Five Reasons Why Family Camping Trips are Essential

The colors on Indian Lake in the Adirondacks are stunning

I always look forward to backpacking and car camping adventures every fall, with one trip in particular — my family’s annual fall camping trip to the Adirondacks.

My parents began toting me along to Indian Lake, New York when I was just 6 months old. Since then, we’ve been camping over Columbus Day weekend in our favorite campsite along Indian Lake for the past 24 years. I actually can’t remember a Columbus Day weekend that we weren’t camping, rain (sometimes snow!) or shine. Everyone has their traditional family outings — Indian Lake in the fall is ours. 

 

Carving pumpkins at camp is a fun tradition

 

This year, I’ve realized just how much this trip taught me in terms of my outdoor experience. And after some thought, I came up with five reasons why I’m thankful my parents introduced me to the outdoor world, in particular the Adirondacks during the fall, at such an early age and why family camping trips are so important.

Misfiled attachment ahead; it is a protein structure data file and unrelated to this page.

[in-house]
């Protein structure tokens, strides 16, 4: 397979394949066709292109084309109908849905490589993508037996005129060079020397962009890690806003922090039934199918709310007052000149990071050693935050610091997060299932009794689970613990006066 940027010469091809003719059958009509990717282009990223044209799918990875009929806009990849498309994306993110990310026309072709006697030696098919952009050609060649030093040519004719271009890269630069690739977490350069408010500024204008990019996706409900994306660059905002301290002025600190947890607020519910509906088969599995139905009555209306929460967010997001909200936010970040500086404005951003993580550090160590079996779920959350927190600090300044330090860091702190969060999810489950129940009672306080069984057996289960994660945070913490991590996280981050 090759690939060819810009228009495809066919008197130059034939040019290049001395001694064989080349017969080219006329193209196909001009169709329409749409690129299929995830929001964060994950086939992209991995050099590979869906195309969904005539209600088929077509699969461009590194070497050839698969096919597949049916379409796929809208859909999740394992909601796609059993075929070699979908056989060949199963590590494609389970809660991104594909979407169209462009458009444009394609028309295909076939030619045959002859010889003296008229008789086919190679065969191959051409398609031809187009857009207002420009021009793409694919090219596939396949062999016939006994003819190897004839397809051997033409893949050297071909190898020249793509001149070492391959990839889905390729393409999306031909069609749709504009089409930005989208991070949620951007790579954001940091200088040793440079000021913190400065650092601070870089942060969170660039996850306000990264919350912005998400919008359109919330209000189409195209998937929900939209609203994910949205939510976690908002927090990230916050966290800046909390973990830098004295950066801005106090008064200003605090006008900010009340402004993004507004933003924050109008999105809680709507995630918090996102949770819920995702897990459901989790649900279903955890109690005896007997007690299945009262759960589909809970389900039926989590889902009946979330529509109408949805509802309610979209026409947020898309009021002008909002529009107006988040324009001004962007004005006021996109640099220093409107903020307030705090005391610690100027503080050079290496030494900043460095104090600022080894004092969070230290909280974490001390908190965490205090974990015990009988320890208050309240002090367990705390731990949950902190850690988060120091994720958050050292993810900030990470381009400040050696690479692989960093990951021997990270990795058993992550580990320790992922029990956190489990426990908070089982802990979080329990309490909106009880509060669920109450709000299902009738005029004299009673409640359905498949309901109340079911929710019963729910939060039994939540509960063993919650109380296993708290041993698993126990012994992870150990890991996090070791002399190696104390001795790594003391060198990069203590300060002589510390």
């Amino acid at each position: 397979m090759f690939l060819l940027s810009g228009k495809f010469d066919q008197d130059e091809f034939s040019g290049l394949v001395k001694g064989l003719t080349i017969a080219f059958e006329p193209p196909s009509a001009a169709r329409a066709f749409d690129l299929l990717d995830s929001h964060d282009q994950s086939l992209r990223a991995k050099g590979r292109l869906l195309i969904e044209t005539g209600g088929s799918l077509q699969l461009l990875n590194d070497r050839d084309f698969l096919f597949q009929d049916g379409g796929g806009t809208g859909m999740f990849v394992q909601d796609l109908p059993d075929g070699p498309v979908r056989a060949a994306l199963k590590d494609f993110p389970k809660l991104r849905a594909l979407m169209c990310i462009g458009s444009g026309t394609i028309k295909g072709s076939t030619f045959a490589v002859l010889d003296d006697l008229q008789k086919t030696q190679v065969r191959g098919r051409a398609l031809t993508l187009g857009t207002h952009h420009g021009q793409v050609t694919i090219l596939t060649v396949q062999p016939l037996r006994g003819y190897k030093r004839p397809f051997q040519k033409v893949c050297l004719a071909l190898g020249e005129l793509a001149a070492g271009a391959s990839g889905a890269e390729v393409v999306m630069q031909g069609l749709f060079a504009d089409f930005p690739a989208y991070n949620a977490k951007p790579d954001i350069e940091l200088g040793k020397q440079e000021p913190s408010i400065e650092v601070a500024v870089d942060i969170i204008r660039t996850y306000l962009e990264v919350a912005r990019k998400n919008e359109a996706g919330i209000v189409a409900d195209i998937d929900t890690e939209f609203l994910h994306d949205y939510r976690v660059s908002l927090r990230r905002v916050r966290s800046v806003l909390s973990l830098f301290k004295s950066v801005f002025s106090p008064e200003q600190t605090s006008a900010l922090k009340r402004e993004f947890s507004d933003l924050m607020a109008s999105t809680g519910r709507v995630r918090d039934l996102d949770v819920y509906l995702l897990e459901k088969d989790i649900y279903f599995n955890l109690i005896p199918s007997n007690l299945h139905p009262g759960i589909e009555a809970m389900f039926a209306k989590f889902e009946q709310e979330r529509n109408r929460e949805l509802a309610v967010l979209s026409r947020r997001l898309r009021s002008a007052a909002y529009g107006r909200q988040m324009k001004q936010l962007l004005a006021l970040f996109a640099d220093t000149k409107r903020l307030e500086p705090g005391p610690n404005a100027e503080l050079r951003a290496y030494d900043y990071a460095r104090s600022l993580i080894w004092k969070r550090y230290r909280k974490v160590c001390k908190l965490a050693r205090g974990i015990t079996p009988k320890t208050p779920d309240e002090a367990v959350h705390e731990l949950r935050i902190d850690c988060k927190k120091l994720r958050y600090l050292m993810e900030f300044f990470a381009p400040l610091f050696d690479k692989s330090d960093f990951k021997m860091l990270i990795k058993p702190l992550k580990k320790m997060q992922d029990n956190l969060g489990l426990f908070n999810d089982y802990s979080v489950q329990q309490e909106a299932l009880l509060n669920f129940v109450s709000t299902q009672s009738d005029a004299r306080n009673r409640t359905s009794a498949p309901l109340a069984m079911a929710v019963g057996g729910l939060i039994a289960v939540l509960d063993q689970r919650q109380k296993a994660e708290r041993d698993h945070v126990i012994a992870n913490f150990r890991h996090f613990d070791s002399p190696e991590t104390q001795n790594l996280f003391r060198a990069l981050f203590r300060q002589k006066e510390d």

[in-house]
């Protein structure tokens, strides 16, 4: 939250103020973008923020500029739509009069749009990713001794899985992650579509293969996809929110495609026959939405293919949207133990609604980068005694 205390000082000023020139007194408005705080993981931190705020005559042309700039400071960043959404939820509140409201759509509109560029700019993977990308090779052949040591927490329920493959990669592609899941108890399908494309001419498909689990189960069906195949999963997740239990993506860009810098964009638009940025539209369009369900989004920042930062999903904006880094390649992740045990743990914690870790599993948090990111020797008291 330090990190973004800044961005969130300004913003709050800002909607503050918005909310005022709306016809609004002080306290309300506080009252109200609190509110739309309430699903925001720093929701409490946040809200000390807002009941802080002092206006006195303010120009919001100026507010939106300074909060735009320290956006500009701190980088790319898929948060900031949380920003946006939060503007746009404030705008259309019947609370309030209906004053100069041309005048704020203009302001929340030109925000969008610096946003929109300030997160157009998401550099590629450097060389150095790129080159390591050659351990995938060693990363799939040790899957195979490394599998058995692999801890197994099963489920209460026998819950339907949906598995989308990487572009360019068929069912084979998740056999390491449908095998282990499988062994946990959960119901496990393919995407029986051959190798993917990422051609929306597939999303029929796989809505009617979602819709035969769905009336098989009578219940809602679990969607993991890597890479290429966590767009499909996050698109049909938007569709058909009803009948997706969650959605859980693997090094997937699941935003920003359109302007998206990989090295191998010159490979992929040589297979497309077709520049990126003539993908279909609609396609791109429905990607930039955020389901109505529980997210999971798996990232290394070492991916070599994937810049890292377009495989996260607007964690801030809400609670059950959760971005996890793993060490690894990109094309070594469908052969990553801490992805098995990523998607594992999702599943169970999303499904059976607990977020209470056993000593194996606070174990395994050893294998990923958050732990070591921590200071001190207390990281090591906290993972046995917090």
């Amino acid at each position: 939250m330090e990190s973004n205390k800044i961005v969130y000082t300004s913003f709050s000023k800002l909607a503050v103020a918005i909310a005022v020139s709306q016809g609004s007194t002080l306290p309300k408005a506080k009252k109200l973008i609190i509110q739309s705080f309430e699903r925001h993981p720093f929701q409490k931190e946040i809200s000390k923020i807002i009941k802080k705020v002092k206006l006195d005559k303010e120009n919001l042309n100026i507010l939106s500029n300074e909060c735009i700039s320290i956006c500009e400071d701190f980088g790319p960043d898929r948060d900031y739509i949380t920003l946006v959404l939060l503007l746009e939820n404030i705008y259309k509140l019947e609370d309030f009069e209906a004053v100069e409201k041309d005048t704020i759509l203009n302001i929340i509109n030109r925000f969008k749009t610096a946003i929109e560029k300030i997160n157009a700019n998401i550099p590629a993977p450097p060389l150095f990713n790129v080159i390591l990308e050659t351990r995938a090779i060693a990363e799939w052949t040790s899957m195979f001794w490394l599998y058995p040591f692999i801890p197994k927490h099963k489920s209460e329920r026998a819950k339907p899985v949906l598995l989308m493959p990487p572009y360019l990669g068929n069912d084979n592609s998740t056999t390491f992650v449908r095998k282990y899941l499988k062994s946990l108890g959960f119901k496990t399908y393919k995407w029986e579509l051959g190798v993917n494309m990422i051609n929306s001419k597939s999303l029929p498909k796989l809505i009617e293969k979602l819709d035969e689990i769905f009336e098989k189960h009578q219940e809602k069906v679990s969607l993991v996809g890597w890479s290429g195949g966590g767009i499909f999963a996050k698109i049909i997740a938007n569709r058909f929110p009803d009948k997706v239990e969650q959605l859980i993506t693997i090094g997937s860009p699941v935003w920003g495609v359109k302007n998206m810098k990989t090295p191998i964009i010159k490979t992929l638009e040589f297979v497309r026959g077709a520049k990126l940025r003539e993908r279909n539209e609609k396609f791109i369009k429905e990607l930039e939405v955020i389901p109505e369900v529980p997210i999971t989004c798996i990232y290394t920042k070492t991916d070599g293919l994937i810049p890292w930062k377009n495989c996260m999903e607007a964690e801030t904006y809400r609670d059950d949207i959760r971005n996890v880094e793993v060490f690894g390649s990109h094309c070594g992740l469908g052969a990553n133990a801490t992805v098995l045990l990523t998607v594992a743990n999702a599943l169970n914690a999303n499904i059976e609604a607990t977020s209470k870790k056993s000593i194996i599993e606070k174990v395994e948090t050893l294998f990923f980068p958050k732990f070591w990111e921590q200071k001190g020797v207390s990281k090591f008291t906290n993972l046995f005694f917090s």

Fall traditions with some incredible views
Our fall tradition in the Adirondacks has given me a deep appreciation of place.

1. An Early Love of nature

This trip instilled an early love of nature, especially during the East Coast’s most iconic season.

My parents are definitely not into camping in the heat of summer, so our camping experiences were mostly dedicated to the fall season, always accompanied by some stellar fall colors. The first weekend of October is usually about when the leaves reach their peak in the Adirondacks. We always seem to luck out with the colors, and their spectacular vibrance never ceases to amaze me every year.

I know I may sound a little biased but if you haven’t experienced an Adirondack fall, it’s definitely an adventure worth having. Time your trip just right and you’ll have the luxury of no bugs, less crowds, and perfect outdoor temperatures. Nothing beats returning to camp and snuggling under a Puffin Blanket and sipping some hot cocoa in front of a fire after a long day of bagging some peaks.